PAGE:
This is heavily inspired by the way the fae work in Kingdoms of Amalur, with a big dollop of Unknown Armies. It’s written for Fate because that was the easiest way to capture the idea, but it could use any system with some tinkering.
The Matter of Earth
There is a narrative that underpins all the tales of humanity. Extremely cyclical, this Ur-saga has repeated itself throughout thousands of years of civilization and all the world’s cultures. And it is always shifting subtly, new chapters being added and old ones fading away as reenactors adjust its tapestry. The trappings of each tale change with each era, but the heart of the saga retains is meaning. And there is power in recreating the tales anew with each cycle.
It begins and ends with the Swordbearer. The dying True King leaves the symbol of his rule under her protection and she will give it to him again when he wears a different face. She, and a few others that survive the end of the cycle and retain roles in its beginning, will meet other individuals an a fashion that marks them as part of the saga as well. Then they will wittingly or unwittingly play the roles that have been played over and over again, matching archetypes to people who will then move on throughout the saga.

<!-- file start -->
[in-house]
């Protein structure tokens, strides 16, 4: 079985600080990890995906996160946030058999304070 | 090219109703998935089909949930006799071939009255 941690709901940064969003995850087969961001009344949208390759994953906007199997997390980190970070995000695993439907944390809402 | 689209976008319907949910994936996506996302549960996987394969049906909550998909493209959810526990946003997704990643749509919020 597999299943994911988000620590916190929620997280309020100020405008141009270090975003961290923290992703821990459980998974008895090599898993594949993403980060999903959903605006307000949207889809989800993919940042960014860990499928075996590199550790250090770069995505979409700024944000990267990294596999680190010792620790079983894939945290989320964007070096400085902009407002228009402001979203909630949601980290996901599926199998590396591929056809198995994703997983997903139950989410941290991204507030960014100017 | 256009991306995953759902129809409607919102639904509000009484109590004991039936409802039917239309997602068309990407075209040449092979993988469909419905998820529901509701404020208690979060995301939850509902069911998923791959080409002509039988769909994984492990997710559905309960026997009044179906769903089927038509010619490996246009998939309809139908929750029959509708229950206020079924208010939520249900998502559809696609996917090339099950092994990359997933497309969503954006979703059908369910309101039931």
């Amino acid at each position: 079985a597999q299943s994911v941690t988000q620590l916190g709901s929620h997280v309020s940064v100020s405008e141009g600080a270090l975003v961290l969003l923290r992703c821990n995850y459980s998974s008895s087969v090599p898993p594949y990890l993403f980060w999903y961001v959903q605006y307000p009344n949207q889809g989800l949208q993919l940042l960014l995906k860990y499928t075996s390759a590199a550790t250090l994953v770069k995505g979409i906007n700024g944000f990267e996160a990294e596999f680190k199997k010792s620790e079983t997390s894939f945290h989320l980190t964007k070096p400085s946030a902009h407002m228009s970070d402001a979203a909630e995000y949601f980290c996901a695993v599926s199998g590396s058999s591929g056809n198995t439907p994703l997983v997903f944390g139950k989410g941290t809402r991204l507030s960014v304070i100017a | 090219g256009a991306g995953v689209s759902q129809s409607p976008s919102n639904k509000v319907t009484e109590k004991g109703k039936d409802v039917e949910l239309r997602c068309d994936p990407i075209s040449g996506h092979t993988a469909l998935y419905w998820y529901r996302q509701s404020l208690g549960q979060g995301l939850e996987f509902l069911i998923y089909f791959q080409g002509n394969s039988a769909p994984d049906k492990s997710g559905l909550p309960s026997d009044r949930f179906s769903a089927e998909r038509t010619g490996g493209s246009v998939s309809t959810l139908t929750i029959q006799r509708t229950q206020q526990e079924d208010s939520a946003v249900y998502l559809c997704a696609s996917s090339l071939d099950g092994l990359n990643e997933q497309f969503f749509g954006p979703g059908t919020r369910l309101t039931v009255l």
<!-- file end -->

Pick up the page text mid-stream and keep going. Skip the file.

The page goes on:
For example, the Questing King first enters the saga when he meets the True King on a joint attempt on a beast. Once the saga has become sufficiently advanced, the True King will set out upon this quest, and whomever he meets with the same goal henceforth is marked as the Questing King, who will begin to have his own adventures. Once, they were Western sheriffs hunting the same lawbreaker. Once, they were captains of industry pursuing a new technology. The trappings change, but the characters remain the same.